Renault Austral review - Interior, design & technology
The interior is a mixed bag of some neat touches, and a few quality issues. The standout part is the infotainment system
You can’t get away from screens in the Renault Austral, whether it be the 12.3-inch display in front of the driver, or the 12-inch portrait touchscreen hung over the dashboard. The former deals with speed, trip, and autonomous safety tech, while the latter looks after everything else, from infotainment to climate controls.
The interior looks smart with flashes of metallic-looking finishes, lots of piano black trim, and a decent amount of soft-touch plastic. You must plump for mid-range techno esprit Alpine and above to get flashes of blue ‘esprit Alpine’ trim and stitching across the seats. It looks to be up to class standard in terms of quality, but hard plastics are used lower down on the dashboard and door cards, and the air vents are needlessly flimsy.
Powering the large central screen is a speedy Qualcomm Snapdragon processor, which helps make this the slickest running infotainment system we’ve yet come across in a Renault. Its fast reaction times to inputs are mirrored by the standard sat-nav mapping that’s provided by Google software. Navigation information can be shown on the central screen and be repeated in the driver instrument cluster.
Sat-nav, stereo and infotainment
Every version of Austral comes with a 12-inch touchscreen that runs an impressive Google-powered infotainment system called OpenR Link – the same system featured in the Megane E-Tech.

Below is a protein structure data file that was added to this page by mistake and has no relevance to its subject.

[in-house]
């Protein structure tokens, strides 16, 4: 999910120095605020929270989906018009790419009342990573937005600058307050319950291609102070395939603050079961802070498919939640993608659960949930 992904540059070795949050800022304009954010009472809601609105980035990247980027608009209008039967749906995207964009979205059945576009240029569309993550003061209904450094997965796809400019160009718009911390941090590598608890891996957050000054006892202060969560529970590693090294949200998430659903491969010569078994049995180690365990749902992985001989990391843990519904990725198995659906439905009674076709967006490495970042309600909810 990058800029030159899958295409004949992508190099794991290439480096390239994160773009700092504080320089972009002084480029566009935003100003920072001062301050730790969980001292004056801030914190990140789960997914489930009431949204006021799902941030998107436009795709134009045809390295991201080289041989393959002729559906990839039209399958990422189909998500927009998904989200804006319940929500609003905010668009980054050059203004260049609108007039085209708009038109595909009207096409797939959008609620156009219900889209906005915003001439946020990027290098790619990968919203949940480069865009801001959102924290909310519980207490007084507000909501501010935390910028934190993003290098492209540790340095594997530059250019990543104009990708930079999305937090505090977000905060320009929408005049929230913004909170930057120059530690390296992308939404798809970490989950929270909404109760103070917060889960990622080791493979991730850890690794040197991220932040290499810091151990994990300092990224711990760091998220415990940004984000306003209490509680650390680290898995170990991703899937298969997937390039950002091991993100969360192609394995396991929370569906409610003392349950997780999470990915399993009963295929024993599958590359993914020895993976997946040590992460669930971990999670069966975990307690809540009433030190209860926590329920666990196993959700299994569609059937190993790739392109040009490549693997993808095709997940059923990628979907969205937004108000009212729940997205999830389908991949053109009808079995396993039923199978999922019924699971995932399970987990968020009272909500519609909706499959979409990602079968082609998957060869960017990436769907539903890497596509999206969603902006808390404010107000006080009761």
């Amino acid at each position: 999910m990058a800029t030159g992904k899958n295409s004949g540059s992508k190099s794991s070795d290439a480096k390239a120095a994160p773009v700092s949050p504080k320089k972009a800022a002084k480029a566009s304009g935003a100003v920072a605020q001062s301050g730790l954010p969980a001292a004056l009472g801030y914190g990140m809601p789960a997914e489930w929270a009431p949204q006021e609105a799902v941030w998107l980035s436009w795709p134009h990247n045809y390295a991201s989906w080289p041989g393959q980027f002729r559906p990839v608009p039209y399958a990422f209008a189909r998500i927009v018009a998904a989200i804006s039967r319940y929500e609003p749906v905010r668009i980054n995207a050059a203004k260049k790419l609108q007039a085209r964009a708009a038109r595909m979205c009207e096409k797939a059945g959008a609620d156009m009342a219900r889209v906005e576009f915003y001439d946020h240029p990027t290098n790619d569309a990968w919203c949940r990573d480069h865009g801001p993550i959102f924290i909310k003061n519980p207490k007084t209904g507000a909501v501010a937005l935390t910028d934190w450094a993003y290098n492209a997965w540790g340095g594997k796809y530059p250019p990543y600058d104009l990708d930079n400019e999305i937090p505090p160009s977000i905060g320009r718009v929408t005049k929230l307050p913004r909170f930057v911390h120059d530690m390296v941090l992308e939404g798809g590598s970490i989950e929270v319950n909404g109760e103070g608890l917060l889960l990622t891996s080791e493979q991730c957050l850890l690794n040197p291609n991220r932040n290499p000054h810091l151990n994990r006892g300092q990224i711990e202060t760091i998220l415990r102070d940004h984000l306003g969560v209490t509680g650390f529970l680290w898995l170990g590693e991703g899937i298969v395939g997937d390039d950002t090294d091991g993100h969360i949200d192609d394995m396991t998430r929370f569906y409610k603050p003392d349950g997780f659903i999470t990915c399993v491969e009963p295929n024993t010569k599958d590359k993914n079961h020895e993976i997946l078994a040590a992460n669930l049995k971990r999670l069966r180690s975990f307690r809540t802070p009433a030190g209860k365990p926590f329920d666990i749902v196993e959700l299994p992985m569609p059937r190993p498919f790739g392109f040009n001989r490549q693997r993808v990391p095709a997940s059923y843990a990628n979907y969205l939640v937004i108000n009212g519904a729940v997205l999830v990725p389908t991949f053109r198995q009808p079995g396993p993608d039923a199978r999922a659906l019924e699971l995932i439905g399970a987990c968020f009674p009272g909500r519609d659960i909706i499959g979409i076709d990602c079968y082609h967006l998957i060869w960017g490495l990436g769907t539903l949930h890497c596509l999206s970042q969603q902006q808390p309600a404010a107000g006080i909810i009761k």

It works superbly, with the voice control offering the usual intuitive integration we've come to expect from the software giant’s systems – you can even control items in your home from the car using voice control. The graphics are sharp, and the interface looks smart in areas where the Google link is obvious (mainly the mapping on both the main display and the digital dash). Overall, it’s one of the better infotainment systems in the class.
We’re yet to try the standard eight-speaker sound system, but the upgraded 12-speaker Harman Hardon system fitted to the range-topping Iconic Esprit Alpine model we drove sounds excellent.
In this review
- 1Renault Austral reviewThe Austral is a strong effort from Renault, but it’s unlikely to dominate the ultra-competitive family SUV market
- 2Engines, performance and driveIt wafts nicely under electric power around town, but rivals have smoother hybrid systems and a better ride at speed
- 3MPG, CO2 and running costsExcellent fuel economy, low emissions, and slow depreciation mean the Renault Austral should be very cost-effective to run
- 4Interior, design and technology - currently readingThe interior is a mixed bag of some neat touches, and a few quality issues. The standout part is the infotainment system
- 5Practicality, comfort and boot spaceWhile the Austral’s cabin has some clever touches, it can’t quite match the overall load capacity of its rivals
- 6Reliability and safetyA top-draw safety score and lots of standard driver assistance tech are positives but some interior foibles undermine the feeling of quality